Balenciaga Fall 2024 Ready-to-Wear: Goodbye Angst, Hello Humor

What’s the difference between fashion and style? It’s a question Demna asked himself as he designed the fall Balenciaga collection, which stayed true to his hardcore, DIY inclinations but with less angst and more wry humor, even playfulness.

It was there in the beaded, animal-print gown that opened the show, the gum-snapping model not bothering to straighten her posture or remove the tag from the sleeve as she traversed a tunnel of video monitors broadcasting idyllic landscapes: mountains, deserts, forests and icebergs.

As marketing and merchandising departments gain more clout at Europe’s big houses — yielding collections dedicated to one color, a certain flower or some obvious trend like sheer or cowboy core — Demna wished to point out that it takes more than one idea to build a compelling show. So he placed a typed, full-page inventory of his inventions on each seat.

Many of them were very good, original and often witty: Long dresses made out of a succession of hoodies or T-shirts; trench coats, shirts and blazers that can be hung on the neck and worn like an apron, an idea Victoria Beckham hit on, too; trousers hung over the shoulders and tacked into loose tops, and roomy, crinkled men’s tailoring without any padding, as languid as a silk bathrobe. Big shoulder pads were reserved for the opening gowns inspired by the “hip-aulette” constructions of founder Cristóbal Balenciaga.

Clever accessories included beanies that you can pull down over your eyes and still see; a sturdy motocross glove repurposed as a zippered evening clutch, and stocking boots with built-in runs.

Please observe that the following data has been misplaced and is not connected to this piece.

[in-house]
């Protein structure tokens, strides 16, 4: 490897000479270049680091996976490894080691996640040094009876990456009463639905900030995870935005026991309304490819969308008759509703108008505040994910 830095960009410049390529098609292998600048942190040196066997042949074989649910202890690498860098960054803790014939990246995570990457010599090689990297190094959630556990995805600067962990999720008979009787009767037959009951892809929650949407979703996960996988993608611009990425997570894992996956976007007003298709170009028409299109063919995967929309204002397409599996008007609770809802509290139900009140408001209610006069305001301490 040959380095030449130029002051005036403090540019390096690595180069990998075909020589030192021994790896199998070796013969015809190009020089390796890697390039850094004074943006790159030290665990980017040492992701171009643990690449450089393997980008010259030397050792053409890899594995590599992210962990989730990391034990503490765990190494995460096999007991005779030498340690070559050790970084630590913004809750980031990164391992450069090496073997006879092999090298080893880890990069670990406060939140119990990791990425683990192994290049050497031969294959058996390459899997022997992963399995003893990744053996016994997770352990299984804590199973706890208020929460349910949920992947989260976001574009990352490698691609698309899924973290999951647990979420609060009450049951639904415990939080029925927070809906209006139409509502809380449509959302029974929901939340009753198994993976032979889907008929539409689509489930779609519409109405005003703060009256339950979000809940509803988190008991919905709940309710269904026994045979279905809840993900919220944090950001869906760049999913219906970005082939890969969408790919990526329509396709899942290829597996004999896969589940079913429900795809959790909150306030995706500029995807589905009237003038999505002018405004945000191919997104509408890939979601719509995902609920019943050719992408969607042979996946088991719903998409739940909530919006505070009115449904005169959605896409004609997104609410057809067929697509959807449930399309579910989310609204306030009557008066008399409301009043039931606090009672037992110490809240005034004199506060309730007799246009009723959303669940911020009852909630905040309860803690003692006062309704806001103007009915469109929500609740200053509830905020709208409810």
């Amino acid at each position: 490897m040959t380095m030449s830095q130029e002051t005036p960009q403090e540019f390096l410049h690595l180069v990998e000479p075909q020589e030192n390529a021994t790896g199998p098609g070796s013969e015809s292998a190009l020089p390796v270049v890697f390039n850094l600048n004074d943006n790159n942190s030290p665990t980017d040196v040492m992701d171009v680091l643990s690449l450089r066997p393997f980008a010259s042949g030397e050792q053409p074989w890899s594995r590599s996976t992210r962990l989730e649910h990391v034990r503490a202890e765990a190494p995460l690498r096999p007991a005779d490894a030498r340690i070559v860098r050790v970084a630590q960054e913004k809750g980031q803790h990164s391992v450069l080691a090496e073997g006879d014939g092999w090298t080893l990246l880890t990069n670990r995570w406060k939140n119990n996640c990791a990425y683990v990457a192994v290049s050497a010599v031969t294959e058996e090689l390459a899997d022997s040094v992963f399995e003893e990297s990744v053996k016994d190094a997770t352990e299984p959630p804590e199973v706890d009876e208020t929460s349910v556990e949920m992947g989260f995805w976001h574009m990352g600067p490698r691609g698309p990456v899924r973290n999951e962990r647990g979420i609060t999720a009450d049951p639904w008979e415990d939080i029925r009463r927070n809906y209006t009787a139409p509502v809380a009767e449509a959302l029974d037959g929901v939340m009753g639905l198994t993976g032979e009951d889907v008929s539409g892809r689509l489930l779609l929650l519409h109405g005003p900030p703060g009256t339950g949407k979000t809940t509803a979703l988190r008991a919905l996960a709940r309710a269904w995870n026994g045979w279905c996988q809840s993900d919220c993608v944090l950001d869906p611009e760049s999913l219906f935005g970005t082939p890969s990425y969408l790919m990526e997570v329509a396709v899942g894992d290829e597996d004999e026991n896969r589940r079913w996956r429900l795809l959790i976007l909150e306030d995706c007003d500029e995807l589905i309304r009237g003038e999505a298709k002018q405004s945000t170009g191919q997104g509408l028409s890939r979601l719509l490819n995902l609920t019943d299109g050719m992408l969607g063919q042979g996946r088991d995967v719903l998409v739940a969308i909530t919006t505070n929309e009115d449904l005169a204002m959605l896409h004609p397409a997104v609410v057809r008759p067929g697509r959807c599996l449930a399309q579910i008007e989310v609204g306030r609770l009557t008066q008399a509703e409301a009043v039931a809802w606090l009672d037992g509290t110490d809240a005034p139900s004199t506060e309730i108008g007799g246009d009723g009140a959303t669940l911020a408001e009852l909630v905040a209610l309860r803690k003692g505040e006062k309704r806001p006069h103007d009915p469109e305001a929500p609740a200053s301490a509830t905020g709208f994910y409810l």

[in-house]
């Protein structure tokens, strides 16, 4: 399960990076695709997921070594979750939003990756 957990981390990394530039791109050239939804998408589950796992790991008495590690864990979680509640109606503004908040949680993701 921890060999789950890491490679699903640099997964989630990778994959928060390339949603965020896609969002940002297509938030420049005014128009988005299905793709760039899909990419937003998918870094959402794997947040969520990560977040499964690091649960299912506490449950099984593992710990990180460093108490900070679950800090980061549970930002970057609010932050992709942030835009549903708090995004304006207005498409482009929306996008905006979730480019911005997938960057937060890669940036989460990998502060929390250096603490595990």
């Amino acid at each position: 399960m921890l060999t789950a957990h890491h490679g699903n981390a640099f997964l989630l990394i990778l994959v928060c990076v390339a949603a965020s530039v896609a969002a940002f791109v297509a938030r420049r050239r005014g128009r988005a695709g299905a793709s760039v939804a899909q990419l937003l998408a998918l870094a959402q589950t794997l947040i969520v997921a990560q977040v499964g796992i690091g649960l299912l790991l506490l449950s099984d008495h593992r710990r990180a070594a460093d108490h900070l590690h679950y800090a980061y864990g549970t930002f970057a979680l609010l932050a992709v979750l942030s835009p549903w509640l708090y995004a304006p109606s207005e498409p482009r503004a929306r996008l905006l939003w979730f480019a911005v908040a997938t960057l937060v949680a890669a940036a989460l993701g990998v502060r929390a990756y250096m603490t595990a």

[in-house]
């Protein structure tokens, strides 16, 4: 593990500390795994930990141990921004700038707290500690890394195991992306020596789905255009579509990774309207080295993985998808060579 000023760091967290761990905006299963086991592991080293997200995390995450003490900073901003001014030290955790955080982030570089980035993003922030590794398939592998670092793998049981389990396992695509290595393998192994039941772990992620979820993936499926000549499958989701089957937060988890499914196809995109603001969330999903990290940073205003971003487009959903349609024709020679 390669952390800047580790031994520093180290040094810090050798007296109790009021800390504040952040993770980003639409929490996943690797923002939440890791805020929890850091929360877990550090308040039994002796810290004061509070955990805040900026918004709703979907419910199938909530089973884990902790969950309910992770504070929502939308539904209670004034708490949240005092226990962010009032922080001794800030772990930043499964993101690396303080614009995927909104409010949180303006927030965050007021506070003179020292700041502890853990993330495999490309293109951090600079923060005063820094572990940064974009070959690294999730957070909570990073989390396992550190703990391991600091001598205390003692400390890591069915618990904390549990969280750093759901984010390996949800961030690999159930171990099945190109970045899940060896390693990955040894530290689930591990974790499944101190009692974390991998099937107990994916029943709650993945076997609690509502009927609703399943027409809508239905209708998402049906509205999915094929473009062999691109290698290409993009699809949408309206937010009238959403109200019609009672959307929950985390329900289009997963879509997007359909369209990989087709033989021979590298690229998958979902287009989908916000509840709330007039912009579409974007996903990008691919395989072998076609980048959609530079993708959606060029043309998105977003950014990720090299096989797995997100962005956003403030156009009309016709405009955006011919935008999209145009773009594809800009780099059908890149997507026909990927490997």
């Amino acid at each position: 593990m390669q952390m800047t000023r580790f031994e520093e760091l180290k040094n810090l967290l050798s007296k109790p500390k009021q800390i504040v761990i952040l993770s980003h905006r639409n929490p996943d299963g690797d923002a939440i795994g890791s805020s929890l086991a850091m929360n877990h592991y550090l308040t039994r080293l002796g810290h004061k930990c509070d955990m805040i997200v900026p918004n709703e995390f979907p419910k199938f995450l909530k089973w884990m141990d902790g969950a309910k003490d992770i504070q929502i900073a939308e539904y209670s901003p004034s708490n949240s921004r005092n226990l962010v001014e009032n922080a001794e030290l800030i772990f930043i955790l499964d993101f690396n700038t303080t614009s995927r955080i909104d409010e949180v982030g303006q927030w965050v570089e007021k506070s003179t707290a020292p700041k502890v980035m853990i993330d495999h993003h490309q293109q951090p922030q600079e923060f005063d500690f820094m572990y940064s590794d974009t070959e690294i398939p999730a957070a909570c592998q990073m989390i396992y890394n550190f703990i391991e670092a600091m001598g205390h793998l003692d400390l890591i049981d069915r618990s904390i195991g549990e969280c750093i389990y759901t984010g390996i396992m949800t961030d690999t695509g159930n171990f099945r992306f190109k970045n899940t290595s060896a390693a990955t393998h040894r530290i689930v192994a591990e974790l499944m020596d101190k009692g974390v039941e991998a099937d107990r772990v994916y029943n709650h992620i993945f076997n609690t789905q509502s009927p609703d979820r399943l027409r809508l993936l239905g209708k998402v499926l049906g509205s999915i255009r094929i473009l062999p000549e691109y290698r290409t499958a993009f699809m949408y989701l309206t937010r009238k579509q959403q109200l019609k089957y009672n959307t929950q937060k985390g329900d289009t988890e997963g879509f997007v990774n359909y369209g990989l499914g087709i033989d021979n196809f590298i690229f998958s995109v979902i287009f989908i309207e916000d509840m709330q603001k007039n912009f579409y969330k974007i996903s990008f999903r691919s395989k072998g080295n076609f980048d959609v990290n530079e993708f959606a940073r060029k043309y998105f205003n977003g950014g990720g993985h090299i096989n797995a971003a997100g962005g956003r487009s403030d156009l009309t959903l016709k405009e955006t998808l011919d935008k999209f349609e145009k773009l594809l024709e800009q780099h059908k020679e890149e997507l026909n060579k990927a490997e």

“I used this collection as a platform for creative expression, really focusing and putting the spotlight on my personal style,” Demna said in a phone interview the night before the show.

A eureka moment came when he was walking to work in Paris one morning dressed in a pavement-sweeping coat and wide, ragged jogging pants teamed with the very pointy, elongated dress shoes he had unveiled at his Balenciaga couture show last July. Two young men stopped him and asked if they could take a photo of his look, not knowing he was the creative director of Balenciaga or bothering to include his face in the snapshot.

In that moment, he realized that he was not only making collections, designing products, and questioning the fashion system, but also creating a style.

“I’ve been hammering this aesthetic for almost 10 years now. And it’s out of my hands. Because there are people who dress on the street who look like they might be wearing Balenciaga, but they aren’t. But the way they wear their clothes, the way they combine them, the way the proportions are, it is this Demna style.”

This show will be remembered for taking a step back from extremely oversized silhouettes, and for the gobsmacking set design. Calm pastoral scenes yielded to hectic urban life, and then a barrage of TikTok grandstanding and AI weirdness that ultimately dissolved into static.

“There’s beauty in reality that we often forget to notice because of time we spend on screens,” Demna said. “This overload of content is something I consider quite dangerous. I wanted to create this juxtaposition between the overload of content. And the idea of us not being able to focus on things that actually matter.”

He did let at least one brazen marketing message slip into the collection: A rib knit that read “Keep Calm and Wear This Balenciaga Sweater.”

For more Paris Fashion Week reviews, click here.

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